Friday morning I faced the logistical challenging of bundling up my itinerant photog such that I wouldn’t need a hair dryer to get her unstuck from the pillion by the time we arrived in Sedona. Granted, we were only looking at a 45 minute trip each way, but we all know that women have poor circulation, get cold easily, and get “grouchy” when they get cold. For better or worse, AZ is a no-helmet law state, so that solved that problem, but warmth was another story. I donated my thermal shirt and sweater and compensated for my lack of insulation by throwing on three T-shirts beneath my 10 lb leather coat. A few of the other residents donated some items as well, and before long Annie was layered up and looking like a smaller, cuter version of the Michelin man.
Annie waddled up to the RK, awaiting my instructions, and I told her to hop on and start her up for me. She gamely climbed aboard and I gave her a brief tutorial in what the controls did. Then I checked to make sure it was in neutral, and directed her as to how to turn the engine over. The infamous H-D “potatoes” came tumbling out of the pipes, and by the look on Annie’s face, I could tell that it was a huge thrill for her. After letting her gun the engine a few times, I relocated Annie to the pillion and we left for Sedona. Doing 65 mph, I got passed by everything but Noah’s Ark, but I wanted to get her acclimated to both being on a bike and dealing with the cold. After a short ways, Annie said that she was doing fine on both counts, and urged me to go faster. My kind of girl! As I approached a straight downhill grade, I asked Annie if she wanted to join the 100 mph club. She didn’t say anything, but squeezed onto me a little tighter, and we actually coaxed the RK up to an indicated 110 mph with a few hearty smacks on the gas tank and urgent cheers of, “C’mon Bessie you can do it”!
When we arrived in Sedona and pit stopped for gas, to my pleasure and surprise, the pilot got a big hug and a kiss from his exuberant passenger, which is probably what they’re talking about when the H-D brethren say, “If you have to ask, you wouldn’t understand”. Fat, bald, old, ugly, none of that matters when Milwaukee’s finest is working it’s magic on a young girl’s heart. But please Bubba, make it a little easier on yourself and try to keep your breakfast out of your beard. Even the silliest of silly girls do have their limits.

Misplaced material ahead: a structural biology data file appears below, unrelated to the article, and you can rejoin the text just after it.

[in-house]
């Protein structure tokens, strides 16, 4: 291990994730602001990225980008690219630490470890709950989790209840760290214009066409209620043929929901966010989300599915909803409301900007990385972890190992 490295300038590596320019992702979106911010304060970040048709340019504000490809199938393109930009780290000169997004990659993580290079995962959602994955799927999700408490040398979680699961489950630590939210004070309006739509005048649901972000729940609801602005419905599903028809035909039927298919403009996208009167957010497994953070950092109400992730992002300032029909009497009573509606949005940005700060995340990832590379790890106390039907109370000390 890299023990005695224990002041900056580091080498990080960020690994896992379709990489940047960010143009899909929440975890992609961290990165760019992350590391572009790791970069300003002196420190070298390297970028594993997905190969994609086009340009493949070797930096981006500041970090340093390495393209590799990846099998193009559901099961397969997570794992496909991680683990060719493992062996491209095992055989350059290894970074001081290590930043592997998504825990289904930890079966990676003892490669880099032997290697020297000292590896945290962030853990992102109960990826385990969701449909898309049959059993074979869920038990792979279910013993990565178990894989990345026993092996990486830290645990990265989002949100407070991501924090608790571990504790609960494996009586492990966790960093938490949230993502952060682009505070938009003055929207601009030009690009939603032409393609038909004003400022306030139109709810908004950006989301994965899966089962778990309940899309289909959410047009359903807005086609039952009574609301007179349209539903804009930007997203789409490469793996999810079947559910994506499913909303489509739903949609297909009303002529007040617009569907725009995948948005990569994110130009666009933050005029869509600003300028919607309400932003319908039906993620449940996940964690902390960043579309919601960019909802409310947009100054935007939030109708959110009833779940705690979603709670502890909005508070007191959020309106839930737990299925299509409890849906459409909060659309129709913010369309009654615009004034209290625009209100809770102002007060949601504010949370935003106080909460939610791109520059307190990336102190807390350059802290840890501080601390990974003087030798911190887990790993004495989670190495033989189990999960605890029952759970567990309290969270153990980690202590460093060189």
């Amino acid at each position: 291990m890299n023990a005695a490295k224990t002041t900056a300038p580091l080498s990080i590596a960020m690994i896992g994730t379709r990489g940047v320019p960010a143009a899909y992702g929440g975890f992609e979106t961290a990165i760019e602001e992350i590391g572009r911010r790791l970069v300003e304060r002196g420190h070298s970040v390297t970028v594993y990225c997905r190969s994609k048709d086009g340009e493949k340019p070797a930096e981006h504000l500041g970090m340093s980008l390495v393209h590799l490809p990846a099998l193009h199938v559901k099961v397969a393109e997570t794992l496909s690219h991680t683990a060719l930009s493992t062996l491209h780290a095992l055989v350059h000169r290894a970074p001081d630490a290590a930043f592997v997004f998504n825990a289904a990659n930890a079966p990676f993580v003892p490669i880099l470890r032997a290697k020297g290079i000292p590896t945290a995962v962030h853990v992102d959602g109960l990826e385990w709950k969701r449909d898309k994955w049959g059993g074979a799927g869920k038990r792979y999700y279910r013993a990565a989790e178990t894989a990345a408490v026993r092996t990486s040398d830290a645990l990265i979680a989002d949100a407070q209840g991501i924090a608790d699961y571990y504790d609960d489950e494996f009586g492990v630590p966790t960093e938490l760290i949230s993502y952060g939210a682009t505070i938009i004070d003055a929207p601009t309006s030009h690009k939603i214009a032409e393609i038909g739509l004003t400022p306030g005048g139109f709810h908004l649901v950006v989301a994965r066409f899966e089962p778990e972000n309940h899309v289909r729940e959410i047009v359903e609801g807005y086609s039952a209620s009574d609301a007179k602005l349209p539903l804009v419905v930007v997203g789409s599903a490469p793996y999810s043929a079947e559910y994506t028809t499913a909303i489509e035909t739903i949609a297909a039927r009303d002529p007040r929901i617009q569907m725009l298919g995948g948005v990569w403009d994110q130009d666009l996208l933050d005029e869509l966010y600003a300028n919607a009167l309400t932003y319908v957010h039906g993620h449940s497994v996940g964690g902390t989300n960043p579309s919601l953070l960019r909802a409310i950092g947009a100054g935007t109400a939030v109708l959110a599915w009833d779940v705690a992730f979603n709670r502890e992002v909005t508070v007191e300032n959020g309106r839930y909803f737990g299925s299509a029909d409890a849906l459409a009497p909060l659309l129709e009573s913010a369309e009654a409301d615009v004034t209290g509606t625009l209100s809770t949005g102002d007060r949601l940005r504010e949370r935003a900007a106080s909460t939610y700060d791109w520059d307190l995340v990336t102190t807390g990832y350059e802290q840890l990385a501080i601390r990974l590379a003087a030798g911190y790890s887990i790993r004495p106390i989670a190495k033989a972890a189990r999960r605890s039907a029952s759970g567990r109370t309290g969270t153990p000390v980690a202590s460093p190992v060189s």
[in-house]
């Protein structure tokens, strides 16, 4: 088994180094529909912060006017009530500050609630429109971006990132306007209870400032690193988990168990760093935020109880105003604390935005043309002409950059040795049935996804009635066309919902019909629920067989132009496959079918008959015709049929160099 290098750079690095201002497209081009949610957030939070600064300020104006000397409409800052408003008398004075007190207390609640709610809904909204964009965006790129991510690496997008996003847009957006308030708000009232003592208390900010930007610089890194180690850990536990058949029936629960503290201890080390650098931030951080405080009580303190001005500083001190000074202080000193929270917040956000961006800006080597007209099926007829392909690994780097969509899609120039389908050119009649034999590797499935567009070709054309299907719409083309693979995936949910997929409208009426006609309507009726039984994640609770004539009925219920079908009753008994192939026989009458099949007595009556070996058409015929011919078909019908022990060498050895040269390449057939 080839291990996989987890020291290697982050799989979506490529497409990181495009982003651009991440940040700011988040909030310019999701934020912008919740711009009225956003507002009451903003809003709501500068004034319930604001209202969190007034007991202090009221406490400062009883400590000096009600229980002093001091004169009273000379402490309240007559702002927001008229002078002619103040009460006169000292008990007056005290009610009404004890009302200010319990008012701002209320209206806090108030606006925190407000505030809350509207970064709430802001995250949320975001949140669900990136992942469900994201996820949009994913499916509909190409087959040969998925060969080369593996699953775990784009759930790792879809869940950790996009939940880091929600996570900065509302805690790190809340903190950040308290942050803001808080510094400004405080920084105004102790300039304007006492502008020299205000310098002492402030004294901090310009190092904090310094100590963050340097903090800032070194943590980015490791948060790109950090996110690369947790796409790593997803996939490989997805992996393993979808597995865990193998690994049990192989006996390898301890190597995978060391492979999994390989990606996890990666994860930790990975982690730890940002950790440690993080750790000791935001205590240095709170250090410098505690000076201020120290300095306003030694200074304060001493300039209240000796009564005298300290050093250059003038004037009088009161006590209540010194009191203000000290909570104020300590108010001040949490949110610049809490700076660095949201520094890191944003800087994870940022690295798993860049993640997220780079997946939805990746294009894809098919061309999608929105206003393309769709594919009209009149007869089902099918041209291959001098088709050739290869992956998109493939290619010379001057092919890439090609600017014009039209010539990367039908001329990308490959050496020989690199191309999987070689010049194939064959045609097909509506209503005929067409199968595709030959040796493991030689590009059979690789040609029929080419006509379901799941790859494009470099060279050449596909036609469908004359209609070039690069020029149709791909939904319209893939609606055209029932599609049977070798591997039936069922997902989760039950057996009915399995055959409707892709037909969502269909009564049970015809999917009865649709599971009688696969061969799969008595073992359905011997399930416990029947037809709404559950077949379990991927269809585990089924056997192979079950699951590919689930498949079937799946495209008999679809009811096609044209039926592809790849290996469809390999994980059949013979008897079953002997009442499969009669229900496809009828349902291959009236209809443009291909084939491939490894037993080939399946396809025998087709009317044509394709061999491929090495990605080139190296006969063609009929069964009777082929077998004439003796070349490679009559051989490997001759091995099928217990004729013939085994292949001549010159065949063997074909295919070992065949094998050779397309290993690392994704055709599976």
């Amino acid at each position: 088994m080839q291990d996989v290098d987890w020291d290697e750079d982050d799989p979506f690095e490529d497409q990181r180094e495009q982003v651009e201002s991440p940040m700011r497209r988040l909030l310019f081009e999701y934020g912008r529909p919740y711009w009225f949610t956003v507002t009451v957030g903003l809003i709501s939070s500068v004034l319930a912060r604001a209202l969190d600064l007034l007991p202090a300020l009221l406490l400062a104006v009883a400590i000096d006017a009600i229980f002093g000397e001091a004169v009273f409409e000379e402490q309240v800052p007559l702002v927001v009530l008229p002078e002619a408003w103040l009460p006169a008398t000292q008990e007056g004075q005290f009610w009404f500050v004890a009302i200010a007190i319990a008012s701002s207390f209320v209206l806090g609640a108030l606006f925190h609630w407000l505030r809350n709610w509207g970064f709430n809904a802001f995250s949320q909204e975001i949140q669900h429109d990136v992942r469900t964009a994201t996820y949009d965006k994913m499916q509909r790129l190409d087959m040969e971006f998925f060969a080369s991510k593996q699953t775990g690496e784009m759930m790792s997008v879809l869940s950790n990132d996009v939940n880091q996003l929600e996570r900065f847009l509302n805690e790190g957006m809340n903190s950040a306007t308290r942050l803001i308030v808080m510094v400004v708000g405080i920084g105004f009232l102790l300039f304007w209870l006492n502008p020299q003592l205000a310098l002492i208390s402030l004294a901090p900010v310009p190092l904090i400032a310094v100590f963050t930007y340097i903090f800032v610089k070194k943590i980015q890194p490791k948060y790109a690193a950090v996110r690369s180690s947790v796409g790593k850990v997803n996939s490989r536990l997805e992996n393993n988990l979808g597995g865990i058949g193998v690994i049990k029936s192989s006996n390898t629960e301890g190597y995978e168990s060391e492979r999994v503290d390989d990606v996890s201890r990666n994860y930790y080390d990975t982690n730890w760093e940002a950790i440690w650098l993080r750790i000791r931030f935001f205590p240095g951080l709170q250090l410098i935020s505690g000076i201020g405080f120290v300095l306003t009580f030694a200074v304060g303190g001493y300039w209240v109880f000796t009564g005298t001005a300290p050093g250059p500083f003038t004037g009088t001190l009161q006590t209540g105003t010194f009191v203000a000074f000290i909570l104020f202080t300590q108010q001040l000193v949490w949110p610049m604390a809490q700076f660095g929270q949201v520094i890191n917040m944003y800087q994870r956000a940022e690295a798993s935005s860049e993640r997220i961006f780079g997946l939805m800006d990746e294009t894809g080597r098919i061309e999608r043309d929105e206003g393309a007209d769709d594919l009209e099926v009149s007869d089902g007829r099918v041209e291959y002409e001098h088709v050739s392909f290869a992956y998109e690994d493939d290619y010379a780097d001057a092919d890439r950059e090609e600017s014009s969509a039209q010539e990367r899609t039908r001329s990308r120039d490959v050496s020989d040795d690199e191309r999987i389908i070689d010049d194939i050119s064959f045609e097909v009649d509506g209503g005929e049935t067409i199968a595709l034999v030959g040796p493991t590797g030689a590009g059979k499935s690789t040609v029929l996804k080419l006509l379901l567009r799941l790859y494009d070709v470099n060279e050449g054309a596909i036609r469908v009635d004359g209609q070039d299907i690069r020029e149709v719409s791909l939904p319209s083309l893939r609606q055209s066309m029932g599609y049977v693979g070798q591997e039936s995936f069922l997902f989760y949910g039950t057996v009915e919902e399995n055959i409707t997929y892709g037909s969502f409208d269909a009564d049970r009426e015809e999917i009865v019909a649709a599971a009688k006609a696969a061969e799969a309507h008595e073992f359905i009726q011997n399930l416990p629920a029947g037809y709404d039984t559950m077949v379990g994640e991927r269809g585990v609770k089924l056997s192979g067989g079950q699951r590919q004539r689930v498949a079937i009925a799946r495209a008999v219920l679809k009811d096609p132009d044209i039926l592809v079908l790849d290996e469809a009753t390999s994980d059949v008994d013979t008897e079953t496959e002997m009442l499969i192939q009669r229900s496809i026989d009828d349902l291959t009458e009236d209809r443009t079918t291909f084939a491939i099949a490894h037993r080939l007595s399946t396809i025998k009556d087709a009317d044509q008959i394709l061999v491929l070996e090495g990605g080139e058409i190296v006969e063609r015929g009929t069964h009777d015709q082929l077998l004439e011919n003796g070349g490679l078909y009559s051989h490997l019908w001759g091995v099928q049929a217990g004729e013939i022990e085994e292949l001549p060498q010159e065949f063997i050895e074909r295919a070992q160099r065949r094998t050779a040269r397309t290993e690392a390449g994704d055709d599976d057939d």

It wasn’t long before we found a small turnout on the 179 that seemed like it had great potential, as there were 3 different rock formations available for backgrounds from the same shooting location. We had a real struggle on our hands though, as the road was heavily trafficked, making it nearly impossible to get a clean shot off. In trying to time both lanes of traffic, I felt like a flamenco dancer stutter-stepping my way down the road. Speed up, slow down, move onto the shoulder, wave someone past, all trying to time my pass such that Annie could get a money shot. It didn’t help that Annie was also struggling with our digital camera’s substantial delay, and that I wasn’t much help in aiding her. Eventually she got the hang of it though and after a couple of hours, we had garnered several nice, clean shots, and so headed for a well-deserved lunch.
Having filled our bellies and analyzed our tactical shortcomings, we made our way to the local airport for some more action photos, and were actually able to get what we needed in fairly short order. Then we raced back to Flagstaff before darkness set in. Annie could hardly wait to show the other residents her photos and tell them about the trip, but we were famished and went into town for dinner at a local restaurant specializing in Middle Eastern cuisine. We split our orders, and each enjoyed the pasta with chicken and artichoke as well as a Prime Rib. Despite the chill evening temperature, we took a nice long walk to digest afterwards, and somehow amidst the warmth of our conversation, forgot how cold we really were.